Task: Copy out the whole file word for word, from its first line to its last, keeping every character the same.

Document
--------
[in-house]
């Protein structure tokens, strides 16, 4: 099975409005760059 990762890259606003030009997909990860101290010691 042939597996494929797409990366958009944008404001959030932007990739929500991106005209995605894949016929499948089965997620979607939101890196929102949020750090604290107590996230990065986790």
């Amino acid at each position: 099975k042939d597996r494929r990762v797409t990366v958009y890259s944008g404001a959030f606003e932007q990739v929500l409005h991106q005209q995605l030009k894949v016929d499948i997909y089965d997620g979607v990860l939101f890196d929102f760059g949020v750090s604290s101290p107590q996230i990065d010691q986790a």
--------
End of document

[in-house]
């Protein structure tokens, strides 16, 4: 099975409005760059 990762890259606003030009997909990860101290010691 042939597996494929797409990366958009944008404001959030932007990739929500991106005209995605894949016929499948089965997620979607939101890196929102949020750090604290107590996230990065986790």
């Amino acid at each position: 099975k042939d597996r494929r990762v797409t990366v958009y890259s944008g404001a959030f606003e932007q990739v929500l409005h991106q005209q995605l030009k894949v016929d499948i997909y089965d997620g979607v990860l939101f890196d929102f760059g949020v750090s604290s101290p107590q996230i990065d010691q986790a």